You’re home from a long day of school or work, and all you want to do is kick back and relax with a Pokémon game. You stick in your copy of Pokémon Gold and turn on your teal Game Boy Color that your parents got you for Christmas. Then it happens. Your save file is gone. You panic briefly, and turn it off, hoping that it must have been a glitch, and try again. Nope, still gone. Your battery has died.
This is something many of us have probably gone through. Since the early cartridge games have internal batteries that power the save file, they ultimately run out and the file is lost. There might not be a way to get this file back, but you can fix the cartridge and start a new game. This was an endeavor I recently undertook. Recently stumbling upon my old Pokémon Gold and Silver cartridges, I was excited at the prospect of playing through these again with my roommates and friends. But of course, having owned them for years, the batteries were dead. I didn’t despair however, I had heard they could be replaced and returned to functioning. I ordered some batteries off amazon, and awaited their arrival.
Upon receiving them, I discovered a problem. I lacked sufficient tools to get the cartridge open. The screw that holds the cartridge closed is very unusual, and can’t be opened with normal tools. You can get a special tool designed for them, or use pliers. I had neither. Luckily I found some wire cutters that were fine yet strong enough to twist it out, and I was on my way to replacing the battery for Pokémon Gold.
There are a few ways you can go about replacing the battery. The best way is to use a soldering iron and solder the tabs of the new battery to where the old one was. Unfortunately, I didn’t have a soldering iron. Who does? So, I went about another way, of using tape. The idea is the tape holds it in place, and also the bulk of the tape (I had gaffers tape) keeps it from moving around and getting dislodged. Of course this method is riskier, because if the battery comes off, the save file can be lost. The hardest part though (aside from getting the dang cartridge open to begin with) is removing the original battery. You have to carefully remove the tabs as not to break them, so they can be taped to the new battery. After working at it for a while, I finally loosened them enough to pop them off. Then I encountered another problem. The batteries I’d purchased had tabs on them too. So, I was stuck with two sets of tabs. I was faced with a choice: remove the tabs on the new battery, or try and get it to fit in the cartridge anyway. I opted for the latter. I faced the battery in such a way that the tabs fit, and taped it on. This probably wasn’t a smart decision, but somehow it worked.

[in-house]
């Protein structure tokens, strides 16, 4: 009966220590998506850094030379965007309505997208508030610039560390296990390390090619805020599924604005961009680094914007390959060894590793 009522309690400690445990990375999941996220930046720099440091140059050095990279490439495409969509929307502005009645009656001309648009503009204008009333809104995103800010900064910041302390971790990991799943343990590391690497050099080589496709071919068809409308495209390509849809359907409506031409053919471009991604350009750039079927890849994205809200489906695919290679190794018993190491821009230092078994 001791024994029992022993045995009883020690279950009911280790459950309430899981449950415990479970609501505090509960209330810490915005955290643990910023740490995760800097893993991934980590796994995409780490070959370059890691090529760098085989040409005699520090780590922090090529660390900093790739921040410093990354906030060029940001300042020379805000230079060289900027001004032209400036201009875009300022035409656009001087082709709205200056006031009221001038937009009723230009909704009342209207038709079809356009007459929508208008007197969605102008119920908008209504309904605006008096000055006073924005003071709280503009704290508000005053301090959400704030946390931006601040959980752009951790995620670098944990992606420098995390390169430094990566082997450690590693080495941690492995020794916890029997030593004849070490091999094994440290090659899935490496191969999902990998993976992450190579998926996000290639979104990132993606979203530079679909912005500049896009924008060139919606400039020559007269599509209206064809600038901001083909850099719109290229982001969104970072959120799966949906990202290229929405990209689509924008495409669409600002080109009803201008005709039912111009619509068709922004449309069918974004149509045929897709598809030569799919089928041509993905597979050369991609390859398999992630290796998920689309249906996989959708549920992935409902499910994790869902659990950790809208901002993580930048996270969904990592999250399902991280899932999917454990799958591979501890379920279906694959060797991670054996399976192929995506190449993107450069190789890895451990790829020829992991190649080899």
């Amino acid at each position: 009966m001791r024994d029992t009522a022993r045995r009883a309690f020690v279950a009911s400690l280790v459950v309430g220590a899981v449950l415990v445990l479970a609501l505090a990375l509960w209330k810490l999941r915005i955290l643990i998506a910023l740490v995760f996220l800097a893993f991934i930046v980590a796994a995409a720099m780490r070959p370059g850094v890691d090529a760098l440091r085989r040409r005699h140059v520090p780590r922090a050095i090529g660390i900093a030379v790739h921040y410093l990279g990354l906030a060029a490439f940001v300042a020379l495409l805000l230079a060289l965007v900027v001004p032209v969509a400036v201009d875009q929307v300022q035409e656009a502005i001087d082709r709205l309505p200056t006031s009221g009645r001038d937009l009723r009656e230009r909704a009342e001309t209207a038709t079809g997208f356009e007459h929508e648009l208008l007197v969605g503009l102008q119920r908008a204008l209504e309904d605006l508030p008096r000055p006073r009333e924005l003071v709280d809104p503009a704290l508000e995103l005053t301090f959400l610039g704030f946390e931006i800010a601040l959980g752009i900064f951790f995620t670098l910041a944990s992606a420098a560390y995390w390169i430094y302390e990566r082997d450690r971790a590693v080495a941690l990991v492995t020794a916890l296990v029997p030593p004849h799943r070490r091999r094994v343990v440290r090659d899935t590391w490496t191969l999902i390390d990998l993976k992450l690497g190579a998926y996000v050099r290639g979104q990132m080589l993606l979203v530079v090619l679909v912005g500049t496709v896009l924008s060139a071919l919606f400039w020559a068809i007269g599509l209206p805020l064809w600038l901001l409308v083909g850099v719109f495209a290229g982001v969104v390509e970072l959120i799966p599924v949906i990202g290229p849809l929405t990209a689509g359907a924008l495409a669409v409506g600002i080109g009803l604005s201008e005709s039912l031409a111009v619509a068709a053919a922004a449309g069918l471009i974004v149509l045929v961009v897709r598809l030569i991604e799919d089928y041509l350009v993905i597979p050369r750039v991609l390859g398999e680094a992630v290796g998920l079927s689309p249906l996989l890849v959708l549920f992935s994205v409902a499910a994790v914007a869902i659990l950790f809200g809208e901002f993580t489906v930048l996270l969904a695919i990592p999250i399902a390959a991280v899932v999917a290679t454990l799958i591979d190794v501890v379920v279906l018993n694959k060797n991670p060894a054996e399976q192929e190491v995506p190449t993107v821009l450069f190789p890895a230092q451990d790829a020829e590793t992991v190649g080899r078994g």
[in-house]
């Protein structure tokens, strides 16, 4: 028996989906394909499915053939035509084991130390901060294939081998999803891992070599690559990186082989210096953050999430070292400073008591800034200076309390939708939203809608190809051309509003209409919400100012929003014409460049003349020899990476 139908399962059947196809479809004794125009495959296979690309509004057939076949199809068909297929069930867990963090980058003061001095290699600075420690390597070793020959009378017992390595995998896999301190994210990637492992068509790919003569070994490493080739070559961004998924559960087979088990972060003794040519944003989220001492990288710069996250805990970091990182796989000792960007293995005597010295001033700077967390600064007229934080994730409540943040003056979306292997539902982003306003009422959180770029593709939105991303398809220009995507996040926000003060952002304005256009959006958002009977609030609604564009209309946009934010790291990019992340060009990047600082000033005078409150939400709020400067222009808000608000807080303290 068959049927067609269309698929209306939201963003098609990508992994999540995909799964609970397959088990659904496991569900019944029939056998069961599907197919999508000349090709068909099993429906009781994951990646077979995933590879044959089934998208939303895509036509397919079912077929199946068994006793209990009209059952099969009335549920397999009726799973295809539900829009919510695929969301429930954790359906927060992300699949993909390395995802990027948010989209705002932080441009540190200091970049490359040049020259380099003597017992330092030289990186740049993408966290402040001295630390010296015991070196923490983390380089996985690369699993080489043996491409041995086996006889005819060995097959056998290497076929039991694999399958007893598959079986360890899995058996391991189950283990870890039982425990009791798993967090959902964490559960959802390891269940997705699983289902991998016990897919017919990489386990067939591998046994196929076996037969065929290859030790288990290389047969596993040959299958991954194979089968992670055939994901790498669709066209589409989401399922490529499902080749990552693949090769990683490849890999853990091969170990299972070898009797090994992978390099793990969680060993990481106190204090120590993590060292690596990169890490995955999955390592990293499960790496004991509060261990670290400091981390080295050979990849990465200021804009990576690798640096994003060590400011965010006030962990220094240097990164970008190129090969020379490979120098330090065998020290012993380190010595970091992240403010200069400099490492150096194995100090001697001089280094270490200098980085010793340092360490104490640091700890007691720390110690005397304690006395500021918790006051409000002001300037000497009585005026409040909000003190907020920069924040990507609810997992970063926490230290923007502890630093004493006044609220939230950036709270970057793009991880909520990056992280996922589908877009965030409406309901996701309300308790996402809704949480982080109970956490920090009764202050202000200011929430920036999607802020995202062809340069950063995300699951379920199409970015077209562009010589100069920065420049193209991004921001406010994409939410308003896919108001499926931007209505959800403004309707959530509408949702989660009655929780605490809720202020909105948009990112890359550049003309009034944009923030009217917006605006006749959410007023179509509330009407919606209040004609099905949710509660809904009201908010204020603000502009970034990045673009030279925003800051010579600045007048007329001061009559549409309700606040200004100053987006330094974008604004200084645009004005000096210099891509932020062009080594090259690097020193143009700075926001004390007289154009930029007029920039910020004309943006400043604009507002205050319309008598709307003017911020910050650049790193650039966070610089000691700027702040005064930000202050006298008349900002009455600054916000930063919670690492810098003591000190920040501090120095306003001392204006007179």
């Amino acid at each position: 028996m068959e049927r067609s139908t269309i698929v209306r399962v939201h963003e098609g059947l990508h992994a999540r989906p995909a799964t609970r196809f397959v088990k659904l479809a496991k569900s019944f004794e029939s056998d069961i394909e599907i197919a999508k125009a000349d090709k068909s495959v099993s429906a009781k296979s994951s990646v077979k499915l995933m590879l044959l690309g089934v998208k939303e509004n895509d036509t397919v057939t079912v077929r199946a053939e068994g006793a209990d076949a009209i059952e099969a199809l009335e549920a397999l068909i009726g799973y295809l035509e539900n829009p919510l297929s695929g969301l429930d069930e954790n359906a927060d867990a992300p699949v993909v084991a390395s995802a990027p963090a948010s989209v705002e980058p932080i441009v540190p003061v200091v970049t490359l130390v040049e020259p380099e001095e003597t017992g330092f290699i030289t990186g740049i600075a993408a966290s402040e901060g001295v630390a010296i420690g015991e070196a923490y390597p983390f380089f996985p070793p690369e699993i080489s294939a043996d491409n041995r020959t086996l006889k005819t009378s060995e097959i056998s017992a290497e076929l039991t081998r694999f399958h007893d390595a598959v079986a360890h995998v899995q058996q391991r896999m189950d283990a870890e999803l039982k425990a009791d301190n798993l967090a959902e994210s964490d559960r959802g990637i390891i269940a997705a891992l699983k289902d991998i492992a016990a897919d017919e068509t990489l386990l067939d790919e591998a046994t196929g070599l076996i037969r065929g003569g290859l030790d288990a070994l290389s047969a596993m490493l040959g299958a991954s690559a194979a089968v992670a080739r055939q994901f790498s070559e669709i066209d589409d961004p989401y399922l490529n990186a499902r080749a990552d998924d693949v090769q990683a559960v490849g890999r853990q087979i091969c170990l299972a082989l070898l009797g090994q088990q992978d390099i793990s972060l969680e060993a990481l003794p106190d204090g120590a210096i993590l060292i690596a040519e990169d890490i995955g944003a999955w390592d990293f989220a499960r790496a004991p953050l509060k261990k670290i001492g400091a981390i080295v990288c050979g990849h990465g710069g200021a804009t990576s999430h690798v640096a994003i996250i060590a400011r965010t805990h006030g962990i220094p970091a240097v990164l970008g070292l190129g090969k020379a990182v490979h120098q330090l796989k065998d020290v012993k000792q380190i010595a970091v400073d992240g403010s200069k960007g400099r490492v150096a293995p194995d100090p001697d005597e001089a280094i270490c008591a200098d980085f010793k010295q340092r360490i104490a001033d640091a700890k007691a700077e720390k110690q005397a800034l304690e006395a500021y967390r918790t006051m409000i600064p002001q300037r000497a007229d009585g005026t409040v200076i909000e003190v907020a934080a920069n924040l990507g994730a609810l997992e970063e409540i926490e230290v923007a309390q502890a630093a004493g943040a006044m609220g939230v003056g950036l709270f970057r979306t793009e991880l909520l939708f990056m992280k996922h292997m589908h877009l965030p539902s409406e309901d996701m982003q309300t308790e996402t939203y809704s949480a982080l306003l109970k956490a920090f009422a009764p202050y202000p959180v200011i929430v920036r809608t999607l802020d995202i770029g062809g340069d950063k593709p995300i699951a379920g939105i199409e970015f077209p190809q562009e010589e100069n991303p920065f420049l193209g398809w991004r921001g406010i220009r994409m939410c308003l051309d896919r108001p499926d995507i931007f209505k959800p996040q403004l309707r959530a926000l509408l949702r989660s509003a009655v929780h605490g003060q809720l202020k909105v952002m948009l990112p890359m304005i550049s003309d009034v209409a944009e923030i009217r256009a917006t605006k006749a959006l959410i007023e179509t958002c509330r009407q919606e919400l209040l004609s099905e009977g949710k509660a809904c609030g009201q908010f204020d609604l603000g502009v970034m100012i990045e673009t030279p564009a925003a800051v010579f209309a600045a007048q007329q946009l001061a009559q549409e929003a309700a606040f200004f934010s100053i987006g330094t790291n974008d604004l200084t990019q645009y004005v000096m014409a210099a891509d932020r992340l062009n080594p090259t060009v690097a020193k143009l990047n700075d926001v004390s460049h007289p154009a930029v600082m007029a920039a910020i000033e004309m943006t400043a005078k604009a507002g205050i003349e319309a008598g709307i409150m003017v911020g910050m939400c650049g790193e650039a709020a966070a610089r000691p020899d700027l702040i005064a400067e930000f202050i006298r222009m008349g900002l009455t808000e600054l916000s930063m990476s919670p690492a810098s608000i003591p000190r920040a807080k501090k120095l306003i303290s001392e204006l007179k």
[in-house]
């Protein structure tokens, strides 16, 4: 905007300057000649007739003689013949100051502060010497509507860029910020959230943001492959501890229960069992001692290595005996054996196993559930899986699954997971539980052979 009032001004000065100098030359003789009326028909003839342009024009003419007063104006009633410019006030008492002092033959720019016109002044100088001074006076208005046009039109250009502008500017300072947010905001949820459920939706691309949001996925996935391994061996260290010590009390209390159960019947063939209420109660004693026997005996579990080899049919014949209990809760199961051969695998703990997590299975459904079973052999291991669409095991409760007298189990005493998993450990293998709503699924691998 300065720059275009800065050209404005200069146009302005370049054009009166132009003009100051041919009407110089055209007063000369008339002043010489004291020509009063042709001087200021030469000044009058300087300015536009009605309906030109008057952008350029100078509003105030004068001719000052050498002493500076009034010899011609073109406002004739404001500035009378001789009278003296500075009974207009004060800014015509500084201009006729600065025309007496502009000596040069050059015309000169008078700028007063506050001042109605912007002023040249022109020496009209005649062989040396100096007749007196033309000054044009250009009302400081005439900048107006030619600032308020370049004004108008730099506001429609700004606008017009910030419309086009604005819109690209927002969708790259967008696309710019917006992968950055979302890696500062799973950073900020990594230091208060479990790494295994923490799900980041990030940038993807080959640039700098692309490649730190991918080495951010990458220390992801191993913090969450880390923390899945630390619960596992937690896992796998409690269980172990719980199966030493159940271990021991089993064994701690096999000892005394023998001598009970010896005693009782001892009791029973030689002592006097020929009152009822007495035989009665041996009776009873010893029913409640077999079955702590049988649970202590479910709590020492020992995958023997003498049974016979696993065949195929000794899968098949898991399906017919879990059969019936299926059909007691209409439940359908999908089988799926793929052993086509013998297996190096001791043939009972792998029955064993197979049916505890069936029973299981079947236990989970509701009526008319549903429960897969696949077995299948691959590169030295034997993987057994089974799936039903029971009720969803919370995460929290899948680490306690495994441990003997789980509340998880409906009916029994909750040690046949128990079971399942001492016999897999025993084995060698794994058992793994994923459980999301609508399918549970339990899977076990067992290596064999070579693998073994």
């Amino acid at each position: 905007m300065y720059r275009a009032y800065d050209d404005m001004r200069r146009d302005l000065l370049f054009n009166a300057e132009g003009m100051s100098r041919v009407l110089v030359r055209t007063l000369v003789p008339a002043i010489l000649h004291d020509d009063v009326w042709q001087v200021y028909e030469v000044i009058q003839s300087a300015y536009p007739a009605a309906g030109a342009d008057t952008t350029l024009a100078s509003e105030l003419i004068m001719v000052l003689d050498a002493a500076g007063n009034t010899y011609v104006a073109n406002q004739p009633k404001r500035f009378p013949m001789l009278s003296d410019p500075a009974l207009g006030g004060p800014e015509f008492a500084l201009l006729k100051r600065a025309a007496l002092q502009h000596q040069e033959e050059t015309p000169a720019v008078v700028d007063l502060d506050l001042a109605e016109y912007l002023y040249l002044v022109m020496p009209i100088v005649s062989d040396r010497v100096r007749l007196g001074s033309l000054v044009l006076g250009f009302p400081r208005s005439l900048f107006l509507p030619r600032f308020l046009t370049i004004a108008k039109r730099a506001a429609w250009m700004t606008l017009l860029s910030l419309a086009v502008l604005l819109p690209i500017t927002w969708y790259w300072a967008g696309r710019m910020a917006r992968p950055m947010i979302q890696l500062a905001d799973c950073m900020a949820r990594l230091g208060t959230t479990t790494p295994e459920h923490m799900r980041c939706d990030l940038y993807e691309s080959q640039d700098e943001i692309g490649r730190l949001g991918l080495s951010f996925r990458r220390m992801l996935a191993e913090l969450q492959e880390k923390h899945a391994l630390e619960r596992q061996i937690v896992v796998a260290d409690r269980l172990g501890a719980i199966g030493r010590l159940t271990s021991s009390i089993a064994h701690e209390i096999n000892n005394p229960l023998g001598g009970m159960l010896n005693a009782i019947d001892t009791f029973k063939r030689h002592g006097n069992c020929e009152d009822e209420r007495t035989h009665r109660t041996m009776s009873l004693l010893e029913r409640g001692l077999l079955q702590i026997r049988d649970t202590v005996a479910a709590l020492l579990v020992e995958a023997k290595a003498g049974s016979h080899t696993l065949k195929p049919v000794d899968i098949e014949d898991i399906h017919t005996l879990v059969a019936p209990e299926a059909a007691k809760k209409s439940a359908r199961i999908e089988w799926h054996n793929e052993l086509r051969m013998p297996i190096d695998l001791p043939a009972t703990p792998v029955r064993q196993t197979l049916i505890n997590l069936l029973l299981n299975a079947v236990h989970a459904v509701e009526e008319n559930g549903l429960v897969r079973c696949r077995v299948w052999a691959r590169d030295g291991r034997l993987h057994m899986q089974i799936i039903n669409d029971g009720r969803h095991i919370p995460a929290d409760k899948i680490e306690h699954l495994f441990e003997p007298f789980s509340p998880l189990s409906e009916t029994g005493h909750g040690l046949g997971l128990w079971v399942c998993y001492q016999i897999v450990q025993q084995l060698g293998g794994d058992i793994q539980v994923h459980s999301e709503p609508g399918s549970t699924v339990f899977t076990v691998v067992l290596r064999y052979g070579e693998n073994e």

Success! I was able to tape the battery for Pokémon Gold, and it now saves. So far the battery hasn’t come loose, as I still have my save file, and I hope it stays this way. Next, I wanted to replace the battery for Silver. The wire cutters I used were gone. Nowhere to be found. I searched everywhere, meanwhile trying anything else in the house that looked like it could possibly work. I even tried a method I found on the internet of melting the tip of a plastic pen so that it fits the form of the screw, and this didn’t work. Alas, nothing would get the screw out. I’m now attempting to acquire some pliers that are small enough.
As I’m almost as far as it gets from a handyman, it’s clear that if you have enough finger dexterity you could replace the battery for your old games. There are plenty of guides out there to help you, and all I have to say is be careful, and make sure you have the right tools. It’s hard, but it’s worth the effort. (ed note: 3.8 mm security bit is the tool you’d use to get game cartridges open. Also, we aren’t responsible if you screw up your game!)